Hitchhiking Siberia: The Pregnant Woman, The Names and The Goodbye

The Hitchhiking Trip to Siberia – 2009
On the road from Moscow to Irkutsk
Part Four

On the Road from Moscow to Irkutsk: Part One
On the Road from Moscow to Irkutsk: Part Two
On the Road from Moscow to Irkutsk: Part Three

January 15, 2009. We woke up around noon. Andrey, the driver, said I have time to take shower, while he’ll go and check the car. In fact, I’ve had enough time not only to take shower, but also to read Edvard Radzinskiy’s “Mysteries of History”. Andrey came back at 2 PM only. “It seems that everything’s fine with the car now, so we can leave, but let’s go to eat something before. I’m starving,” said he. Rice porridge, few pieces of bread and lemon tea – that was the only vegetarian food we were able to find in the hotel’s simple café. Both of us were silent during the lunch. Leaving the hotel, I was thinking about its rooms – how many strangers they have seen? And how many strangers will pass by here and rest their heads on those pillows?


It was around 6.30 PM when we passed the city of Omsk. Andrey decided to make a stop for dinner. We found a restaurant on the road and ate as much as we could. While eating, we watched local news on TV. One of the reports told a story of a bus conductor, a middle-aged woman, who forced a pregnant young lady to get off the bus out in the cold, and the reason was that she didn’t show a document that certified her pregnancy, which gave her a right of free pass in public transportation. And she was on her 6th month. How blind and heartless one has to be not to see that the lady was pregnant and wasn’t lying. I was speechless, so were all the people in that restaurant. “What a bitch,” said then one of the waitresses. The rest agreed with her. We… well, Andrey paid, and we left.

At a speed of 120-140 km/h I was observing the night sky, and the Orion was one pure beauty. I looked at the driver, wondering what was he thinking about. He turned to me and said: “So your name is Artyom. How interesting. Do you know what it means?” I knew only that translated from Greek my name meant “unharmed, of pure health”, so I told him about it. “Yes, yes, yes. That is true,” said Andrey. “But not only this. If you divide your name into two parts – ‘ar’ and ‘tyom’, AR is the RA – the sun, the light. And the TYOM comes from the Russian word “t’ma” (тьма) – darkness. So, Artyom is Light and Darkness.” “And if you divide it into ‘Art’ and the Hindu ‘Om’ sound, you get something like transcendental art,” I added. Andrey suggested two more interpretations of my name: “Artyom was a social status in ancient times. Say, there were centurions and others, and the highest rank was artyom, i.e. his spiritual level is very high. Also the word “t’ma” (darkness) can have another meaning – ten thousand. In Cyrillic numerals “t’ma” stands for 10K, or 100K. So then ‘artyom’ means someone who gives light to tens of thousands of people.”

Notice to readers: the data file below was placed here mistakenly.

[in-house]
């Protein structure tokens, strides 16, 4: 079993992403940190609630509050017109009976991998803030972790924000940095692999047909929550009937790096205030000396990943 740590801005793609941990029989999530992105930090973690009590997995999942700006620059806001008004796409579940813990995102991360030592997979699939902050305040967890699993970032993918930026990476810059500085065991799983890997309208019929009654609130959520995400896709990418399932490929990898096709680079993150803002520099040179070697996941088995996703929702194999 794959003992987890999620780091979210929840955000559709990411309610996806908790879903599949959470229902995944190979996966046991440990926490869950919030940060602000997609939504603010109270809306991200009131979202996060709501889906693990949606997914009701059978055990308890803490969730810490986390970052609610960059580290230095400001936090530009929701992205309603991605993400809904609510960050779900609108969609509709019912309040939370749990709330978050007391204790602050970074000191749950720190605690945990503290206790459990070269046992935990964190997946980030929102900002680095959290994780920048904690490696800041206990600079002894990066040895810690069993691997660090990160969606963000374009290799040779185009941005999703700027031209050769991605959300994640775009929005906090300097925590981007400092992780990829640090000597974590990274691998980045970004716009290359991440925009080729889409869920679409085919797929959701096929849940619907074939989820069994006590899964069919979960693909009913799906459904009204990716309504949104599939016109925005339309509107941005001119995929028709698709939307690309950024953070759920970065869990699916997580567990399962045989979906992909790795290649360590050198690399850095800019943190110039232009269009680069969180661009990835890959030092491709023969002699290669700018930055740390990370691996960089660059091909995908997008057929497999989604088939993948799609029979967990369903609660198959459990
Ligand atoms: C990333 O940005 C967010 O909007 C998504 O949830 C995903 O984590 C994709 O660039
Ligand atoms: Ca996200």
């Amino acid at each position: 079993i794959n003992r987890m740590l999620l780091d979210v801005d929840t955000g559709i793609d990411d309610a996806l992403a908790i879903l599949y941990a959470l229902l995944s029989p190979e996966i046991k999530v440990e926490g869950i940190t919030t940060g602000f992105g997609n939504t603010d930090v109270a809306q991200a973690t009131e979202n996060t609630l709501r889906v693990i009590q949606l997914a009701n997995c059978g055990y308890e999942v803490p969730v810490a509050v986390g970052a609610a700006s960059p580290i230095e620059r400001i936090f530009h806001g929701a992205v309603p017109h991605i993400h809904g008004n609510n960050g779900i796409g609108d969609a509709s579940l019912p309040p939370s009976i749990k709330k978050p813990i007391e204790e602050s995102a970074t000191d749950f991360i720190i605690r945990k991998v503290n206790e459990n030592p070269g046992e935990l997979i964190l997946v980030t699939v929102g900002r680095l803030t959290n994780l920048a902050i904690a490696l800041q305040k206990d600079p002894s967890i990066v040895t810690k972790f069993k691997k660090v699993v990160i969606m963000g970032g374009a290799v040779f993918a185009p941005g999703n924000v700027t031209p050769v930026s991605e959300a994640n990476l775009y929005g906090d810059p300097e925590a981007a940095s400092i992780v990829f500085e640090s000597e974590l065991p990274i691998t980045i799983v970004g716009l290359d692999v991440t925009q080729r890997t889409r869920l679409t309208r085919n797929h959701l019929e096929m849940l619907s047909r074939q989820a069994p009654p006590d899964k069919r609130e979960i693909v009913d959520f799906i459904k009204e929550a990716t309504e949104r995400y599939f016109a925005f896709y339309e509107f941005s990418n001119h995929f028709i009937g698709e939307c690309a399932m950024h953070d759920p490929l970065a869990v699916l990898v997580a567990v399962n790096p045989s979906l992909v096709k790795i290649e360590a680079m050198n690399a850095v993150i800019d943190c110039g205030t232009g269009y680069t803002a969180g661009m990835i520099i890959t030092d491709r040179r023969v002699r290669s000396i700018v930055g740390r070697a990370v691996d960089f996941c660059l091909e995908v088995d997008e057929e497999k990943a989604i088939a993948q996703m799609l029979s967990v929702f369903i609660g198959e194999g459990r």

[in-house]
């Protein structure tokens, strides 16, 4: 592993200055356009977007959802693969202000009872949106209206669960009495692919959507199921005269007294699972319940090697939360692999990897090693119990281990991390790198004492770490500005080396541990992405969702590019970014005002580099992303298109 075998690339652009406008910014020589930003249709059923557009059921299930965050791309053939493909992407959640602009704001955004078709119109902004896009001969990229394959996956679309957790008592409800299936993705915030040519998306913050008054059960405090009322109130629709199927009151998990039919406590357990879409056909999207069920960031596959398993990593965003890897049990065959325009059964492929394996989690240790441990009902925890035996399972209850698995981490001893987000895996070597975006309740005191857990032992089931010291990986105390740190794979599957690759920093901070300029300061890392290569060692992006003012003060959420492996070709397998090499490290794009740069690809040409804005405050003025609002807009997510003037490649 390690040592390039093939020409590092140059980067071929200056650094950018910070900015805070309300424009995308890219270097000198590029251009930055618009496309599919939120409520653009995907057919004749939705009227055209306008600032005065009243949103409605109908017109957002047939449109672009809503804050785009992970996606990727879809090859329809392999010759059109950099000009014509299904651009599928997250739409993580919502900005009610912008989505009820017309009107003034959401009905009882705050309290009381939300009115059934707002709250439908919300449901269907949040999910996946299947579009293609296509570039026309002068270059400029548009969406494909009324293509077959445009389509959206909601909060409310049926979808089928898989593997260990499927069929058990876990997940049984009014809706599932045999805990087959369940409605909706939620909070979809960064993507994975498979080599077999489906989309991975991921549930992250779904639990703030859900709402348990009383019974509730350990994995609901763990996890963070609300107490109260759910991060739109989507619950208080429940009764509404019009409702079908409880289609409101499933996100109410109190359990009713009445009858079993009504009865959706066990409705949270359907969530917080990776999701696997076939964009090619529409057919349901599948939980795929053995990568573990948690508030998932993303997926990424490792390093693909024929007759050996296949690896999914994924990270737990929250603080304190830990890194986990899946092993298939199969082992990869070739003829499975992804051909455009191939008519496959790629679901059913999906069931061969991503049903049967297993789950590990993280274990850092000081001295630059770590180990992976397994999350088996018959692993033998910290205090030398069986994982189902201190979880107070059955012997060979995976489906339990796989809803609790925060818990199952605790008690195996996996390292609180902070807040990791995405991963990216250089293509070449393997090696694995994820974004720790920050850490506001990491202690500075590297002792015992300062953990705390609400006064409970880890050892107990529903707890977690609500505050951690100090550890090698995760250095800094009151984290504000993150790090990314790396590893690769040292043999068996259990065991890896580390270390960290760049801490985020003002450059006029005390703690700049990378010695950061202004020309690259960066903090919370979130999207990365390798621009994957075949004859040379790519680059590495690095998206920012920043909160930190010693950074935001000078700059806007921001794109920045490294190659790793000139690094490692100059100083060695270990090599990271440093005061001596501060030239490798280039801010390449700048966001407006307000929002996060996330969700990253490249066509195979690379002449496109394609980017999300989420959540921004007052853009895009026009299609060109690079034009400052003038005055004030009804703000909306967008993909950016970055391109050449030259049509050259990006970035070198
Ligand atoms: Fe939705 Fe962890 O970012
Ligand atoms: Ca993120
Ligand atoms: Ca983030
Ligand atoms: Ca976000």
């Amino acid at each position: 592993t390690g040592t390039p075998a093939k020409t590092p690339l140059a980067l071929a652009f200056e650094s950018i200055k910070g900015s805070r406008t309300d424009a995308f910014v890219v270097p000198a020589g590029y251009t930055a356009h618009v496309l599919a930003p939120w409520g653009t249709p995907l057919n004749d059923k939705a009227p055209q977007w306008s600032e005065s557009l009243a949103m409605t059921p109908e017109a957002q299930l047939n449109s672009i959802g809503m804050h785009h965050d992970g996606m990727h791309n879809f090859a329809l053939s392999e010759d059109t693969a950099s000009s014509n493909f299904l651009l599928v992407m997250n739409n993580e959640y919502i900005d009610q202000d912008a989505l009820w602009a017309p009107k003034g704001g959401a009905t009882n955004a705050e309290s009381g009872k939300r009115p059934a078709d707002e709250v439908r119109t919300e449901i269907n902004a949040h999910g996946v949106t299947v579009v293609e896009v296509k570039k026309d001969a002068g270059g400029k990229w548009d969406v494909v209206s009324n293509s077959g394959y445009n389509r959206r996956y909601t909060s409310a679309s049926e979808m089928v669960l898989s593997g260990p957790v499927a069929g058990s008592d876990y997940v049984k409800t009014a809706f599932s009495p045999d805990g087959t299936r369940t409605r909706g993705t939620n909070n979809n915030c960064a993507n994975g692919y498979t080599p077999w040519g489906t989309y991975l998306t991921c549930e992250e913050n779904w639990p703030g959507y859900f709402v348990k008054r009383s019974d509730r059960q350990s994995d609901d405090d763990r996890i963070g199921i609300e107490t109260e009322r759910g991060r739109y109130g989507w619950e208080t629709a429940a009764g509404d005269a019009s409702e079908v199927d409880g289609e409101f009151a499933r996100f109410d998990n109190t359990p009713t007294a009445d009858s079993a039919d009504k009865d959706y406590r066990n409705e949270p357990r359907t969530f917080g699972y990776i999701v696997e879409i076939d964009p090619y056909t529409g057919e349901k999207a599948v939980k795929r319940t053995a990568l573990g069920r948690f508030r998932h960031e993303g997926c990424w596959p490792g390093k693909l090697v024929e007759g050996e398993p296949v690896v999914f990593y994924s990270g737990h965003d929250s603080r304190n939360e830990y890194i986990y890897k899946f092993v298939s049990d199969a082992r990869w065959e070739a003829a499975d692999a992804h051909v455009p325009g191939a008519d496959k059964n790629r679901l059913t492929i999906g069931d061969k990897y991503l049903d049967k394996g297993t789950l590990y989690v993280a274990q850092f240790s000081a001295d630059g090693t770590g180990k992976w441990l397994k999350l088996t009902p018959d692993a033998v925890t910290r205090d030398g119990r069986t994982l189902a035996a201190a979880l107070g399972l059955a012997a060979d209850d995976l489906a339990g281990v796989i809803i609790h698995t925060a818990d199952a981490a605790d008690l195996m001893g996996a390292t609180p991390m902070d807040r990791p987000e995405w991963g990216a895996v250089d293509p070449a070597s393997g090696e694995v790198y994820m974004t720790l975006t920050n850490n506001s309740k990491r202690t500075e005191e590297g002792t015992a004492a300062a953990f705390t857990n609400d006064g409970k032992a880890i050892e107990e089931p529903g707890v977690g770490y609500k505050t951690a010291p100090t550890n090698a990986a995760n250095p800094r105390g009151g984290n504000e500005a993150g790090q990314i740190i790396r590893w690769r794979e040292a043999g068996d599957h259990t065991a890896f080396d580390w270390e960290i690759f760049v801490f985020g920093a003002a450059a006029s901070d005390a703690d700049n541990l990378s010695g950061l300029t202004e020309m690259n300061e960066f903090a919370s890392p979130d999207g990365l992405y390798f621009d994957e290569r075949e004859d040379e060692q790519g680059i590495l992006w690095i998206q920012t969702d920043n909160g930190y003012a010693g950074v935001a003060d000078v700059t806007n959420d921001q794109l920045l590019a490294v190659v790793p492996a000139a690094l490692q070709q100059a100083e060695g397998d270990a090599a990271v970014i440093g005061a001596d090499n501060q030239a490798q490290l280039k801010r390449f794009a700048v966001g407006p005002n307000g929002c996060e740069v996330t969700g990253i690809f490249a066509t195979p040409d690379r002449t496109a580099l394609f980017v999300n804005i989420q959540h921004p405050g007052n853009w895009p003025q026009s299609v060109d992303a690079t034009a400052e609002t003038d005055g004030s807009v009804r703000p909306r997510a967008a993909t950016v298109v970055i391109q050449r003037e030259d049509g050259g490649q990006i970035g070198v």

I think Andrey was the most interesting driver I have ever met in all these years of hitchhiking. He considered himself a Slavo-Aryan, a pagan, and believed that the life on Earth is of extraterrestrial origins. As he said, many of centuries ago the gods from the other planets settled the first earthlings at the North Pole and left for 10 thousand years to come back in 2012 to take them back home. These 10,000 years he called Kali Yuga. He also believed Earth is the only planet that has a portal to the spiritual world, and the only place on Earth where the ‘keys’ from that spiritual portal are still preserved is India. “We have to go to India and learn from them how to come back to our true origins,” he would say.

16 January 2009
At 2 o’clock in the morning we arrived in Novosibirsk. Andrey drove me through the city and dropped off at the parking lot out of Novosibirsk on the Kemerovo direction. He decided to take a little rest in Novosibirsk. By now I have crossed about 3500 km, and there was no reason for me to wait him until morning for another 270 km left to the city of Tomsk. So we said goodbye to each other. I felt sad. After 2 days and 3 nights spent on the road together we were like good old friends.

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26 thoughts on “Hitchhiking Siberia: The Pregnant Woman, The Names and The Goodbye

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  19. Pingback: Hitchhiking Siberia: The Morning, The Driver’s Story and The Road to Tomsk | On The Road

  20. Pingback: Hitchhiking Siberia: The Farewell, The Stranger and The Night | On The Road

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  22. Pingback: The Miracles of Lake Baikal | On The Road

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